Management Information System
- Pages: 3
- Word count: 657
- Category: Management
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The study of information systems began as a sub-discipline of computer science in an effort to understand and downsize the management of technology inside organizations. It has grown into a main field of management which is increasingly being emphasized as a significant area of research in management learning, and is taught at all main business schools and universities all over the world (Lecuit, 1999).
Management Information System
This is the phrase given to the discipline centered on the integration of computer systems with the objectives and aims on an organization.
The growth and management of information technology instruments assists managers and the entire personnel in performing any duties related to the processing of information. MIS and business systems are mainly useful in the collection of business data and the creation of reports to be employed as tools in decision making.
Applications of MIS
With computers being everywhere as they are these days, there’s hardly any big business that does not rely widely on their IT systems. The following are areas where MIS can be applied:
- A) Strategy Support
whereas computers cannot generate business strategies by themselves they can help management in understanding the consequences of their strategies, and enable efficient decision-making.
MIS systems can be helpful in transforming data into information that assist in decision making. Also Computers can provide performance reports and financial statements to assist in the planning, implementation and monitoring of strategy (Blumenthal, 1969).
MIS systems offer a valuable role in that they can collate into logical reports unmanageable amounts of data that would otherwise be useless to decision makers. By revising these reports managers can identify trends and patterns that would have remained hidden if the raw data were consulted manually.
MIS systems can also use the raw data to run simulations – theoretical scenarios that answer a series of ‘what if’ questions concerning alterations in strategy. For example, MIS systems can provide forecasts on sales that a change in price would have on a product. These Decision Support Systems (DSS) facilitate more informed decision making in an organization than would be possible without MIS systems (Lecuit, 1999).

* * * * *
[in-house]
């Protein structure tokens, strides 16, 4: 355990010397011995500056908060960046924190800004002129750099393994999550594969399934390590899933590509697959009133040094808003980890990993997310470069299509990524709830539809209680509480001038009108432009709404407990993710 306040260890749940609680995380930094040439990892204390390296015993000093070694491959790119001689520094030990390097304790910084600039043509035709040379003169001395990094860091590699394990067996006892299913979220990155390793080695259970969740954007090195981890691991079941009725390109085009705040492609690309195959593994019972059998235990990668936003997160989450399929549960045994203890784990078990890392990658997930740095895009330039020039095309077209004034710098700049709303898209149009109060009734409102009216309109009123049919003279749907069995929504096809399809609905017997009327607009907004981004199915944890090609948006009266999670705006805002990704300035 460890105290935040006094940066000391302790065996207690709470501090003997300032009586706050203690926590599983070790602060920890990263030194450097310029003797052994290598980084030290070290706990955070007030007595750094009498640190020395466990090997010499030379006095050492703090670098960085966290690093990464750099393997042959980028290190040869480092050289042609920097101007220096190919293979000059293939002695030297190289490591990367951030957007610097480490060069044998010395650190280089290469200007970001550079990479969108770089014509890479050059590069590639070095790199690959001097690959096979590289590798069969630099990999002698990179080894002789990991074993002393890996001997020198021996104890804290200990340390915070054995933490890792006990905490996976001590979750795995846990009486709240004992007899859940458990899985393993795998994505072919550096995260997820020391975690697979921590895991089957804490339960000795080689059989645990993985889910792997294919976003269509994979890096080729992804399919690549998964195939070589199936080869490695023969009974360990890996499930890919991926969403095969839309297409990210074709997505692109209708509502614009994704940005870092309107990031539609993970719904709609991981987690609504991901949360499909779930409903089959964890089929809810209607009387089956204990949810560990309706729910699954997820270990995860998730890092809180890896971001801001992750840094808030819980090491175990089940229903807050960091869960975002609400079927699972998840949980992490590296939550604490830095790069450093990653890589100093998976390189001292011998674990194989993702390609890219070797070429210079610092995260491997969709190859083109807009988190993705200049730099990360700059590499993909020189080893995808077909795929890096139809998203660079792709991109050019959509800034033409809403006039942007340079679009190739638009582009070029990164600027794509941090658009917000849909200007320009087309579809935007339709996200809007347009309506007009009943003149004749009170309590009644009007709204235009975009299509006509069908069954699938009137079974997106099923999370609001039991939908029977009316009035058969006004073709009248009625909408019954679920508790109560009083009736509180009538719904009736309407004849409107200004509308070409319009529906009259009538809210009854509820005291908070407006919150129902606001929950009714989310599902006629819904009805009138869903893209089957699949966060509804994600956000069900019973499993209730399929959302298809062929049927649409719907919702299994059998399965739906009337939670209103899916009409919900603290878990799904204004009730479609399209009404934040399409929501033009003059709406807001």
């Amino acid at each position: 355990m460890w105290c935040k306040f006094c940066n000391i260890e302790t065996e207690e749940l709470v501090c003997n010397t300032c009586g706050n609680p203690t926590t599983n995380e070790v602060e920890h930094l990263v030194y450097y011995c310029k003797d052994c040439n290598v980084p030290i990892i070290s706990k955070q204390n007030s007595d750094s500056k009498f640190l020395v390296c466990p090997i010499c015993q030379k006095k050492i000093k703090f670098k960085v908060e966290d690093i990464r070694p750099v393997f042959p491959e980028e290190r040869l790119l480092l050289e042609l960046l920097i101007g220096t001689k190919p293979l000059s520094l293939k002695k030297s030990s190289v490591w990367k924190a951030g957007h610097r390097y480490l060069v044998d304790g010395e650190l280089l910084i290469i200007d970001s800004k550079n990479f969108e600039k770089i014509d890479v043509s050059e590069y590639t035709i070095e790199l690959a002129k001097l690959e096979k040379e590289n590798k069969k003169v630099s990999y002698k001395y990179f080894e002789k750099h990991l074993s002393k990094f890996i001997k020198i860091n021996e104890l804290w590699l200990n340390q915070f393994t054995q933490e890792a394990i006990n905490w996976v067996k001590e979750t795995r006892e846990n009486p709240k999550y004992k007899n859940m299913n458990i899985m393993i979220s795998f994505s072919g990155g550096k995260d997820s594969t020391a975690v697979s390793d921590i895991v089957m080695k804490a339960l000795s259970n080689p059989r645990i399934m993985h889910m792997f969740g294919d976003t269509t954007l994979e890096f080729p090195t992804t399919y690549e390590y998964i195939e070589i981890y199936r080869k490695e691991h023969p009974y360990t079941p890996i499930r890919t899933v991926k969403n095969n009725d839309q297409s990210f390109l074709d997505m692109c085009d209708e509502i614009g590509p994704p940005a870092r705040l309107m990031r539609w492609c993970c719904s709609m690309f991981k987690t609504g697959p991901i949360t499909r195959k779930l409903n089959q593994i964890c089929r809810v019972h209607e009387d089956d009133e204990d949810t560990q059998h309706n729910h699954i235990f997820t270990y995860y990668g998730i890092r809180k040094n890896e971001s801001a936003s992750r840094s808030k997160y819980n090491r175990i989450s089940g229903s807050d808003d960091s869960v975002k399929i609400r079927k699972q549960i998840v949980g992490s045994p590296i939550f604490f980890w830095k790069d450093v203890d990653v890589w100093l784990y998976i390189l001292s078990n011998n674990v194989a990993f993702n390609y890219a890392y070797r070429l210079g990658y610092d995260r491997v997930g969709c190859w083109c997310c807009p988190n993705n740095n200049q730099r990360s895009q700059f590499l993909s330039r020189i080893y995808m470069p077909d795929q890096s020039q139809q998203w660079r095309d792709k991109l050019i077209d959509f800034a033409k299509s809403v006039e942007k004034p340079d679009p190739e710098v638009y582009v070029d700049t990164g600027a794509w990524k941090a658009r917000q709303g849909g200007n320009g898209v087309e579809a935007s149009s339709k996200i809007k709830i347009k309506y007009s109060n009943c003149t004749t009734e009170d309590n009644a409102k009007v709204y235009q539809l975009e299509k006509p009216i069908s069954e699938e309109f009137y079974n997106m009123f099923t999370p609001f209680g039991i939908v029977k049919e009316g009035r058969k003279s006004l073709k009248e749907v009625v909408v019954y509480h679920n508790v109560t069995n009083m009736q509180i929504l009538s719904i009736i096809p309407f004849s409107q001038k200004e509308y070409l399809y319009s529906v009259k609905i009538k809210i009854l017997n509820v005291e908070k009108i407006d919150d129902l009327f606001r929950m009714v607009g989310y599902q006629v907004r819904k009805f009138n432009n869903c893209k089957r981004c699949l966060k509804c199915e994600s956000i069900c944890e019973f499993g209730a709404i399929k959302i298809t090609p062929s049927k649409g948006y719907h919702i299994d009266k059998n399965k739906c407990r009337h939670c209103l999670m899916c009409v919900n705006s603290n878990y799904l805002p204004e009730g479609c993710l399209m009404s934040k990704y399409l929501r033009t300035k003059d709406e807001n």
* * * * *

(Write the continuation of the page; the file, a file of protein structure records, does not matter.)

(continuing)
B) Data Processing
Not only does MIS systems assist in the collation of huge amounts of business data, but they also offer a valuable time saving advantage to the workforce. Where in the past organization’s information had to be processed manually for analysis and filing, it can now be entered fast and simply into a computer by a data processor, thus allowing for quicker decision making and quicker reflexes for the organization as a whole.
Each market leading business will have at least one core competency that is, a role they perform better than their competitors. By creating an outstanding management information system into the organization it is possible to thrust ahead of the competition. MIS systems offer the tools needed to grow a better understanding of the market as well as a better perceptive of the organization itself (BambooWeb, 2007).
Enhance Supply Chain Management
Better reporting of organization processes leads inexorably to a more efficient production process. With enhanced information on the production process comes the capacity to improve the running of the supply chain, including everything from material sourcing to the manufacturing and supply of the finished product.
As a result of an improved supply chain management comes an enhanced ability to respond to changes in the market. Better MIS systems allow an enterprise to respond more swiftly to their environment, enabling them to push ahead of the competition and create a better service and a bigger piece of the pie (BambooWeb, 2007).
BambooWeb Dictionary, (2007), Management information systems. Retrieved on 13 December 2008, from
Blumenthal, S. C. (1969). Management Information Systems: A Framework for Planning and Development. Wisconsin: Prentice-Hall.
Lecuit, L. (1999). DeMIStifying MIS: Guidelines for Management Information Systems in Social Funds. DC: World Bank Publications.